However, Gutiérrez never got back to the Majors with the Cubs, who sent him to the Red Sox the following month. His final Major League game was with the Red Sox on Oct. 3, 2004, the final game of the 2004 regular season; he didn’t play in the 2004 postseason. Gutiérrez was subsequently signed and released by a few other teams, including the White Sox in 2005.

Gutiérrez holds the distinction of being the first Cubs player to hit a regular season grand slam against the White Sox (July 12, 2001). In his two seasons with the Cubs, he tied for the Major League lead in sacrifice bunts both years (16 in 2000, 17 in 2001) which was odd since he had a grand total of 18 sacrifice bunts in his 847 career games NOT in a Cubs uniform. He also had uncharacteristic power with the Cubs:  21 home runs for Chicago in 272 games, 17 home runs with everyone else (847 games).

What Cubs fans probably remember most is what Gutiérrez did against them. On May 6, 1998 he had the lone hit (many dispute it should have been ruled an error) for the Astros off Kerry Wood in Wood’s 20-strikeout masterpiece at Wrigley Field (Gutiérrez was responsible for two of the strikeouts). 

Later that season, on June 26, the number 20 and Gutiérrez were again connected when he had a 20-pitch battle against Bartolo Colón, which ended in a strikeout. It remained the last plate appearance in the Majors of at least 20 pitches until Brandon Belt flew out on the 21st pitch of an at-bat against the Angels' Jaime Barria on April 22, 2018.

Gutiérrez’s nephew, James Jones, played 14 seasons in the NBA for the Pacers, Suns, Trail Blazers, Heat and Cavaliers.

2019 encore for Jesse Chavez?

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USA TODAY

2019 encore for Jesse Chavez?

On July 15, Brandon Morrow recorded his 22nd save of the season with a scoreless inning in San Diego. It wound up being the last time he pitched in a game for the Cubs in 2018.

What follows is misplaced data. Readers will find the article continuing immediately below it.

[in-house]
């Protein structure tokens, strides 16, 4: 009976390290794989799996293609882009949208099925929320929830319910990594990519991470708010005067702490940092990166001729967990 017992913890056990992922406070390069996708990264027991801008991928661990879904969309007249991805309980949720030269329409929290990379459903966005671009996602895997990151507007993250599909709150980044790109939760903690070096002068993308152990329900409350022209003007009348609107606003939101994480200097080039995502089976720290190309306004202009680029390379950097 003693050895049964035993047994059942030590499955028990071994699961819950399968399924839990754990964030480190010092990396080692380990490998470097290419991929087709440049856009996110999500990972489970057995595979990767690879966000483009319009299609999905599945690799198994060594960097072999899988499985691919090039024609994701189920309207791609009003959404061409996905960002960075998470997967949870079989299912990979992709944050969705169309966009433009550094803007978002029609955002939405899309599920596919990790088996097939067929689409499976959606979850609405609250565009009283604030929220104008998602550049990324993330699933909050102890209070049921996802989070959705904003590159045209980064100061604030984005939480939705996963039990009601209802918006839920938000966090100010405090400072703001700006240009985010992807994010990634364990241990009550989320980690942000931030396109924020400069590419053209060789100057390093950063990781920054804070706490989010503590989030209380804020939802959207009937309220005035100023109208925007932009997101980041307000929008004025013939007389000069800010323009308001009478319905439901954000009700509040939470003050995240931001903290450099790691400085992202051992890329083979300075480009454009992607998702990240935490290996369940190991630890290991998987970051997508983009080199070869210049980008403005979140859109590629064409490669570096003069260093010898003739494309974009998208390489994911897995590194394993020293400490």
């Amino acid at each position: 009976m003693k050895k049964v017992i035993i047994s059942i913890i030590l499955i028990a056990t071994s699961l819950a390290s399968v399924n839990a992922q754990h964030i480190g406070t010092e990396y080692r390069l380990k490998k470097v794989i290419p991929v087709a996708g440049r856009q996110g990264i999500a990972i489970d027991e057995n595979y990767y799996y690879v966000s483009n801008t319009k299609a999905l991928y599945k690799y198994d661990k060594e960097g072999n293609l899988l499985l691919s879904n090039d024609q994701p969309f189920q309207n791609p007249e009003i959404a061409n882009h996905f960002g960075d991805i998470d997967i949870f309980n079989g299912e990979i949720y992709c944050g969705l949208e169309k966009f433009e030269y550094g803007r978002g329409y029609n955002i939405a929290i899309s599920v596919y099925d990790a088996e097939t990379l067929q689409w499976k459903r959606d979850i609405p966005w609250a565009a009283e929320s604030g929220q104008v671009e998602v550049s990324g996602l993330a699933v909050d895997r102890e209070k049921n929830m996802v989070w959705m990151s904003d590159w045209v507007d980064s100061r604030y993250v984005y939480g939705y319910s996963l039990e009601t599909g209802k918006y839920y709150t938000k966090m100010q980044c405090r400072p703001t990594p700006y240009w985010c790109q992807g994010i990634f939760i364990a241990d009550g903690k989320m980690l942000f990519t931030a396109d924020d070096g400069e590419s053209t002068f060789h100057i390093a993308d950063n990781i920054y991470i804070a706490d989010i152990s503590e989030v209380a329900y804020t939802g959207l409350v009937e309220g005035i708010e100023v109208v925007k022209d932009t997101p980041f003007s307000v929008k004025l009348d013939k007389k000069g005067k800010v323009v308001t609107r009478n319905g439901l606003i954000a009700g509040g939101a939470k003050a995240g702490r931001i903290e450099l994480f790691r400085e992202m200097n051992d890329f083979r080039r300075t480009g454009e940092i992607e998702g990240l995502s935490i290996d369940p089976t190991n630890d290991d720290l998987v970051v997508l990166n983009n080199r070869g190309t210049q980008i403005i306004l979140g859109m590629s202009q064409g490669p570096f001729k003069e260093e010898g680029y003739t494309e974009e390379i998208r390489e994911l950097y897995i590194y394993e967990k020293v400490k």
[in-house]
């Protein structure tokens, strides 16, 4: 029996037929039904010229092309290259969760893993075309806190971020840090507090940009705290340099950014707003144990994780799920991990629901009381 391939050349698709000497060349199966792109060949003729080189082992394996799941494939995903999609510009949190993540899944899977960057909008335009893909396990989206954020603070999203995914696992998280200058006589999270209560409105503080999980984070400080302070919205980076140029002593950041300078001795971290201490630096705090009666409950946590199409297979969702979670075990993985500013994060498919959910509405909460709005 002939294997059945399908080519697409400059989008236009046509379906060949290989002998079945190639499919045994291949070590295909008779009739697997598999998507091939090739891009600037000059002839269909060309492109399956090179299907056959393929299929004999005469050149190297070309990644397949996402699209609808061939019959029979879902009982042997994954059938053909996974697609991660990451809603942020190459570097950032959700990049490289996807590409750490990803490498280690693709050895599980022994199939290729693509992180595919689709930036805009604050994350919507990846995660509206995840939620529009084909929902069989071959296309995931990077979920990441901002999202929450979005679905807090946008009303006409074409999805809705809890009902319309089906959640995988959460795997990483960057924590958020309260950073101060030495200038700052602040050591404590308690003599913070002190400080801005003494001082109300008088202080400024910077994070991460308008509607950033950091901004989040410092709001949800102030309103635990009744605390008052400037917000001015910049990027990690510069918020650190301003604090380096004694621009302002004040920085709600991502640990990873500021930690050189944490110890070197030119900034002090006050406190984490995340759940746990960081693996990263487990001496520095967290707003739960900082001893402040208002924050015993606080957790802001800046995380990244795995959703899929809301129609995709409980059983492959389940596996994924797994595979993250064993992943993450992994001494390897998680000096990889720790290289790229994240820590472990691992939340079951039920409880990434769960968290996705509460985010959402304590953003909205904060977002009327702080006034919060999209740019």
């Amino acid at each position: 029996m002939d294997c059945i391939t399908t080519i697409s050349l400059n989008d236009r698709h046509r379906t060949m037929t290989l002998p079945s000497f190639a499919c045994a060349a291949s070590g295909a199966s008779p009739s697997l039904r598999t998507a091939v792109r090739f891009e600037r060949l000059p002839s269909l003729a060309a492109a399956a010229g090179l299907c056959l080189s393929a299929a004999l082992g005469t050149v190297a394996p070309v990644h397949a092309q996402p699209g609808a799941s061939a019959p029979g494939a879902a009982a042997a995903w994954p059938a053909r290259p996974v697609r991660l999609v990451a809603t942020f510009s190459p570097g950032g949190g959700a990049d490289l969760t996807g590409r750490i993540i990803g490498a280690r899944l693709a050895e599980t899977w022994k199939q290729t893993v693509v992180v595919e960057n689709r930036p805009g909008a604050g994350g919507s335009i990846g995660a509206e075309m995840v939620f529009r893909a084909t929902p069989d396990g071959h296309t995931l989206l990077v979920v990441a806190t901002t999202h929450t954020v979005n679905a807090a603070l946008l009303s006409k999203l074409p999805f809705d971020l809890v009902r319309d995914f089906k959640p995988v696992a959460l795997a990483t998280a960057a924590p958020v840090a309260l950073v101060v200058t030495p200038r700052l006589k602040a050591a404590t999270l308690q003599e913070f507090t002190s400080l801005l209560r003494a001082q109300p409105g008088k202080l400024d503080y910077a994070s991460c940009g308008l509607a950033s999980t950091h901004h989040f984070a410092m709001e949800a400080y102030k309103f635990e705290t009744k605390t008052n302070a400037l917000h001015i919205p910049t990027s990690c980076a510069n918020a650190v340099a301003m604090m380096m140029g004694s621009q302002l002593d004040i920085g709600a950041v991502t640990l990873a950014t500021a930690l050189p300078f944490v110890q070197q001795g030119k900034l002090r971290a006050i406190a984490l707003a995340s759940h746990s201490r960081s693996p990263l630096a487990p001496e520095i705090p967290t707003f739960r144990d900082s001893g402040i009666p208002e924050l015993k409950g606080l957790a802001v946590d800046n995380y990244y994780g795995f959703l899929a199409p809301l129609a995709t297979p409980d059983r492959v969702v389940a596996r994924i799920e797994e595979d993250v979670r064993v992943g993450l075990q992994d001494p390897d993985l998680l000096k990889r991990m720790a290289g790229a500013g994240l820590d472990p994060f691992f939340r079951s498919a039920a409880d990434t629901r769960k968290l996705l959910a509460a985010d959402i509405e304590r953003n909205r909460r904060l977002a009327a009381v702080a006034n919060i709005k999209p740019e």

Four days later, during the All-Star break, the Cubs made a move to bolster their bullpen, acquiring Jesse Chavez from the Rangers in exchange for minor league hurler Tyler Thomas. It wasn’t even the biggest trade they’d make with the Rangers that month – a little over a week later they dealt for Cole Hamels. 

Despite pitching nearly half the innings, Chavez was almost as valuable as Hamels.

2018 with Cubs IP fWAR
Jesse Chavez 39.0 1.1
Cole Hamels 76.1 1.5

Chavez made his Cubs debut on July 21; from July 21 through the end of the season, 187 pitchers tossed at least 30 innings. 185 of them had a higher ERA than Chavez, while 184 of them allowed more baserunners per 9 innings.

Best ERA, July 21-end of season

(minimum 30 innings) IP ERA
Blake Treinen 32.1 0.56
Jesse Chavez 39.0 1.15
Blake Snell 61.2 1.17
Trevor Bauer 35.0 1.29
Trevor Williams 71.2 1.38
Robert Stock 36.0 1.50

Fewest baserunners per 9 innings, July 32-end of season

(minimum 30 innings) IP BR/9 IP
Blake Treinen 32.1 5.85
Blake Snell 61.2 7.15
Jesse Chavez 39.0 7.15
Jacob deGrom 93.2 7.49
Scott Oberg 30.2 7.63
Josh Hader 33.1 7.83

But how did Chavez transform into one of Joe Maddon’s best bullpen arms down the stretch?  According to Chavez, his own transformation started on Mother’s Day.

Chavez entered a game in Houston with a 5.48 ERA in a dozen appearances, but pitched three innings with no hits, no walks and four strikeouts. From that point through the end of the season, he posted a 1.70 ERA and 0.892 WHIP. 

Chavez points to a change in arm slot which resulted in better consistency and a slight jump in velocity. A glance at his release point charts show that consistency, and he added roughly one mile an hour to his fastball.

"It's kept me more consistent in the zone," Chavez said. "Things have been sharper, velocity has been a lot sharper. I was huffing and puffing trying to get a 92 (mph fastball) out there and it wasn't coming.

"Next thing you know, I dropped it and it's right there, and I'm like, 'something's wrong here.' But I just took it and ran with it."

Jesse Chavez 2018 four-seam fastball velocity

  Average Max
Prior to May 13 92.6 mph 94.6 mph
May 13 on 93.6 mph 95.7 mph

Can Chavez be valuable in 2019?  The 35-year old reliever posted the best ERA (2.55), WHIP (1.059) and walk rate (4.5% - nearly two percent better than his previous best) in 2018, and he continued to get better as the season went on. 

He’s a former starter who can pitch multiple innings if needed, and that’s a valuable thing - especially for a manager like Joe Maddon, who uses his pitchers in a variety of ways. It’s unlikely he’ll have a second consecutive career year.

But he’ll likely be well worth the price tag; he only made $1 million in 2018, and even with a slight raise he should be very affordable. There’s definitely room in Maddon’s bullpen for a pitcher like Chavez.